Ten days ago, in a trattoria in south-west London, over a long lunch very well lubricated with Valpolicella, Peter Reid talked to me about the tribulations of managing beleaguered Plymouth Argyle.
Now, anyone who knows Reid is aware that the popular Sunderland song exhorting him to cheer up painted an altogether distorted picture of a man brimming with Scouse wit and bonhomie. He has always been hugely convivial company, especially over a bottle or two of red, yet I wondered whether even he might be overcome with Plymouth woe. A club in administration, seven defeats in eight matches, players threatening strike action over non-payment of wages, and finding himself out of pocket effectively paying to do league football's least enviable job, would surely have sapped even his substantial reserves of joie de vivre?
But no. He was in terrific form, yet candid about the problems at Home Park. "It's difficult," he said. "If you see a dog that's been whipped, it's hard to get it going. That's what it's like. Getting beat week in, week out, it gets to you. It drives me crackers, actually, because I don't even like losing a game of ludo, it's not in my nature. So I try different tactics, formations, players, but my job is to get the best out of them, and I think I'm doing that. To be fair, the players have been fantastic. But we desperately need a frontman. We need three or four players, really. At the moment we have a lot of young lads, and in administration you can only have 20 players anyway. It's hard for them. But there are extenuating circumstances."
Those circumstances, he assured me, had not tempted him to walk away even though nobody in the game would have blamed him for doing so. "You get an affinity with a place, don't you? When the administrator comes in, when you're there on a day when people are sacked, the human side comes into it. You think: 'Right, I'm going to stay here and help them stay up', and to be fair we had a right good go last season."
Had Plymouth not been docked 10 points last season, Reid would have kept them in League One. Characteristically, he preferred to find a footballing explanation. "If Bradley Wright-Phillips had stayed, we'd have done it. And the supporters would have deserved it, because they're amazing. They're so supportive, and I feel embarrassed, because I have the worst record ever as Plymouth manager. So I'm desperate to help the club to survive. We've got to get a new owner in or face liquidation, but on the field, if we can add some players, I think we can do it."
Until last summer, Reid had a steady job as Tony Pulis's assistant at Stoke City. But he wanted to be a manager again, and Pulis, himself an ex-Plymouth manager, recommended Argyle to him. He went knowing that he would have to cut wages, but with no idea that his new club was teetering on the edge of such a financial abyss. When it did become clear, he shelled out himself to meet the club's unpaid heating bills, and donated one of his old FA Cup medals for an auction to raise funds to pay the back-room staff. Maybe the acting chairman, Peter Ridsdale, will have the decency to dip into his own pocket and buy back Reid's medal, now that he has sacked him with an acknowledgement that he had a nigh-on impossible job, swiftly followed by that glibbest of platitudes, "ultimately, football is a results business". Or maybe not.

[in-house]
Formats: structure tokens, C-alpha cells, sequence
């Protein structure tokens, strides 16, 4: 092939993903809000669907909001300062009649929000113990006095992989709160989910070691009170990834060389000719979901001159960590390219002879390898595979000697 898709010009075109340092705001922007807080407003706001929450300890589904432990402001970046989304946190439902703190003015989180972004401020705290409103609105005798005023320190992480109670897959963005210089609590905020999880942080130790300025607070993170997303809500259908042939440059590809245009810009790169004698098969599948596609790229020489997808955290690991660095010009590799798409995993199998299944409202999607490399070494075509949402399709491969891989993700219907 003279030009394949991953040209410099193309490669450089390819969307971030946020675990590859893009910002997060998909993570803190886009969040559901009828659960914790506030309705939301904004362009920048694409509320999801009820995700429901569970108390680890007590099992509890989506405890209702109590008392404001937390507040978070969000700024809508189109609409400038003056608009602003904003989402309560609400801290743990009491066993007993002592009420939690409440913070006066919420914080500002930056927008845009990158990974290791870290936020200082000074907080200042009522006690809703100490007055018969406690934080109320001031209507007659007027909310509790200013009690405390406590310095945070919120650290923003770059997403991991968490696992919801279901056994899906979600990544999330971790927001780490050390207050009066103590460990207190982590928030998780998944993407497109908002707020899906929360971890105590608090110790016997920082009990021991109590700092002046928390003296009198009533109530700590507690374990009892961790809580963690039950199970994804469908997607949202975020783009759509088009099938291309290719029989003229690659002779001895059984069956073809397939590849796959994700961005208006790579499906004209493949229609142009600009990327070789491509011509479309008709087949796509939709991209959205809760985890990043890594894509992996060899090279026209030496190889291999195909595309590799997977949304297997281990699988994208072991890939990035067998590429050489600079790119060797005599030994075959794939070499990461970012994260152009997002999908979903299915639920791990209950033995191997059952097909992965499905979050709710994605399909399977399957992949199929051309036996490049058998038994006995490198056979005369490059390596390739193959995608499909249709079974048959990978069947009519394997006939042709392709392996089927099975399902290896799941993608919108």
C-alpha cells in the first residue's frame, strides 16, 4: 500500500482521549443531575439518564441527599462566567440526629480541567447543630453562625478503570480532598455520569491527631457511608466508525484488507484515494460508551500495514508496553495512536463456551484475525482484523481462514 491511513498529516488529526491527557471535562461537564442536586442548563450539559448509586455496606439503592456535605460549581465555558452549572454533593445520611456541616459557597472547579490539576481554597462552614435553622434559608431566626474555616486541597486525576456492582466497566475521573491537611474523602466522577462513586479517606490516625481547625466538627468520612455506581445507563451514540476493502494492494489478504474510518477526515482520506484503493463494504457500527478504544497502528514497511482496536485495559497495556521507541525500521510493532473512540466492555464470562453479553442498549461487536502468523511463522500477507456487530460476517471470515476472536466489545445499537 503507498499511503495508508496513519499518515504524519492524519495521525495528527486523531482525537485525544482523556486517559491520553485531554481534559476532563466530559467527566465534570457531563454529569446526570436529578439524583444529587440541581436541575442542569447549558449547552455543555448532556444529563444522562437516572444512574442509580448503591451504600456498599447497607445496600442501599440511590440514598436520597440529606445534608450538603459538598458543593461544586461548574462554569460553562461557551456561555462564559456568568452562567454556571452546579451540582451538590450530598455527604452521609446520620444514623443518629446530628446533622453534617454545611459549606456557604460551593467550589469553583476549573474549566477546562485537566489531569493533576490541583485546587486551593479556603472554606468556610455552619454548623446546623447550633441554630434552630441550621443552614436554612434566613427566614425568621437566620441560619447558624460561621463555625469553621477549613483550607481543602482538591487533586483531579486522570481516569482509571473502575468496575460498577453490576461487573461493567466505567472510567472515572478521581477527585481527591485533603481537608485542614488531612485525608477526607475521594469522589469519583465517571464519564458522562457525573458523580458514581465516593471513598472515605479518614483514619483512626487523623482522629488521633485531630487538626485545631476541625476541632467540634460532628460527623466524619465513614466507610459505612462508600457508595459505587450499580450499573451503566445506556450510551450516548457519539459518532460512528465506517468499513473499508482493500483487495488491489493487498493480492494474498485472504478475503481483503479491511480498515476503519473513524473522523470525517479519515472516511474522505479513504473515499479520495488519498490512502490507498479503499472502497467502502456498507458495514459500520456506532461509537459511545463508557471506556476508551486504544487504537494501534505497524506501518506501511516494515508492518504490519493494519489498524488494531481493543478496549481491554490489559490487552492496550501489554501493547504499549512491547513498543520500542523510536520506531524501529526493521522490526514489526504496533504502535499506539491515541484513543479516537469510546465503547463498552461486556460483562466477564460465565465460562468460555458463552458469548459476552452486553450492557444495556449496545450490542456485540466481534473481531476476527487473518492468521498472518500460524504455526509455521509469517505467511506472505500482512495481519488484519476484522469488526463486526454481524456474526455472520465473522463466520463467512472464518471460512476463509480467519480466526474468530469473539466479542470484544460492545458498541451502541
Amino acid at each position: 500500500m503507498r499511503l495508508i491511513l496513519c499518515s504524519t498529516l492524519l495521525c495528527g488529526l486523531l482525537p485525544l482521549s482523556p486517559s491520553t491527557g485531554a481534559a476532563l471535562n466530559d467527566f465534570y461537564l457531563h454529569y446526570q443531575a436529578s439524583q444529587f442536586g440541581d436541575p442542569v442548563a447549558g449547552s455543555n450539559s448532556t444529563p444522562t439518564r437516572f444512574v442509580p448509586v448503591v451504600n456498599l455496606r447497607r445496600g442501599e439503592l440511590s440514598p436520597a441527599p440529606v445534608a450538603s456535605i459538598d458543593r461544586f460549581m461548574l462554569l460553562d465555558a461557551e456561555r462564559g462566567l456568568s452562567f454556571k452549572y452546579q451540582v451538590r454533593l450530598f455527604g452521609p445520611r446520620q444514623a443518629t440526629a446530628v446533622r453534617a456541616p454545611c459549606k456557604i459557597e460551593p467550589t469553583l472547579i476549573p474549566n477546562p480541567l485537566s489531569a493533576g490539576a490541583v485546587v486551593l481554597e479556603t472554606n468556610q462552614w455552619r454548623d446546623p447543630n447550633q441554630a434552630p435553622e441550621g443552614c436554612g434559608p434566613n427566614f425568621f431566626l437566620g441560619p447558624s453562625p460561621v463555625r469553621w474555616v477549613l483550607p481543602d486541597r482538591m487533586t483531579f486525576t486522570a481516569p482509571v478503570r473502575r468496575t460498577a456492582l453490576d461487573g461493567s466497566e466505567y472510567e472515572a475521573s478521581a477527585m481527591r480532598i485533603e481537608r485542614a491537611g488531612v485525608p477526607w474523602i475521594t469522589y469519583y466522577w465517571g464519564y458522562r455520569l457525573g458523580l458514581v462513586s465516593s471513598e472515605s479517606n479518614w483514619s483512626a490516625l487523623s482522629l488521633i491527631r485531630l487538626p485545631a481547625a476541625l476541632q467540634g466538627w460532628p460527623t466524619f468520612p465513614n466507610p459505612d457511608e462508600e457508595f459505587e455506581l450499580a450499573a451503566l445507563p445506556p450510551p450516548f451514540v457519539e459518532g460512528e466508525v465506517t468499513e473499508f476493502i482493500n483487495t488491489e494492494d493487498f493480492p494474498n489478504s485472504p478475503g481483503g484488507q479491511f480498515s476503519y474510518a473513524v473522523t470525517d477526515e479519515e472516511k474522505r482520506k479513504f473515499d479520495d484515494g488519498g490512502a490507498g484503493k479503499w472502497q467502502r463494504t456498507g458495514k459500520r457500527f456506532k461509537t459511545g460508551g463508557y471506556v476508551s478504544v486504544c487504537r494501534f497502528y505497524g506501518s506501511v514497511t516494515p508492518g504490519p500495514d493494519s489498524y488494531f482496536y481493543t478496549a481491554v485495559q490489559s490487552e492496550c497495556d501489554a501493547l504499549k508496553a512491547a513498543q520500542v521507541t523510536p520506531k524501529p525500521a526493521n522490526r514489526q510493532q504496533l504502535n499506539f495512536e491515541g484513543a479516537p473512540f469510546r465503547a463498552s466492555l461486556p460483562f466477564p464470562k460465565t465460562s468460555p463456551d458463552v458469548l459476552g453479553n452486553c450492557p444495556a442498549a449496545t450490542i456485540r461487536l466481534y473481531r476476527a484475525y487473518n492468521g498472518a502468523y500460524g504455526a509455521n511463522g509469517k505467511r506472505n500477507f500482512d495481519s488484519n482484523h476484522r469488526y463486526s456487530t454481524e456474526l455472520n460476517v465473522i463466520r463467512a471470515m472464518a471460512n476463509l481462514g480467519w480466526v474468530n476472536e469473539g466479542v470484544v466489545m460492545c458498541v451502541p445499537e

Meanwhile, Reid, for all that he is one of football's great enthusiasts, has every reason to reflect on something the promoter Mickey Duff once said about boxing: if you want loyalty, buy a dog.
Remember Ginger fondly but don't forget his flaws
The late Ginger McCain went to Farnborough Road Junior School in Southport, as I did 30 years later. And later still, when he walked Red Rum and the rest of his small string of racehorses to the beach, from the stables famously and insalubriously located behind a second-hand car dealership, they clip-clopped directly past our house.
It was therefore with some personal sadness that I read of the old trainer's passing this week, although I was also tickled by the affectionate euphemisms used to describe him: Ginger was a "character"; Ginger "spoke his mind"; Ginger had a "certain rough charm". The truth of the matter is that Ginger was an irascible bigot, and rudeness was his stock-in-trade. Once, when I went to interview his son Donald at their rather grander stables in Cheshire, the old man looked down his prodigious nose at me and loudly asserted that Donald should be effing charging me for his time.
None of which alters the fact that he worked absolute wonders with Red Rum, and should really be buried by the Aintree finishing post alongside his beloved racehorse. For sure, Ginger was really something, but let's not pretend he was something he wasn't.
Tennis, golf, archery...Dod did them all
Lottie Dod was born 140 years ago today. In 1887 she won the women's singles title at Wimbledon, aged only 15. She also played hockey for England, won the 1904 British Ladies Amateur Golf Championship at Troon, won an archery silver medal at the 1908 Olympics and rode the Cresta Run. She never married, but then where would she have found the time?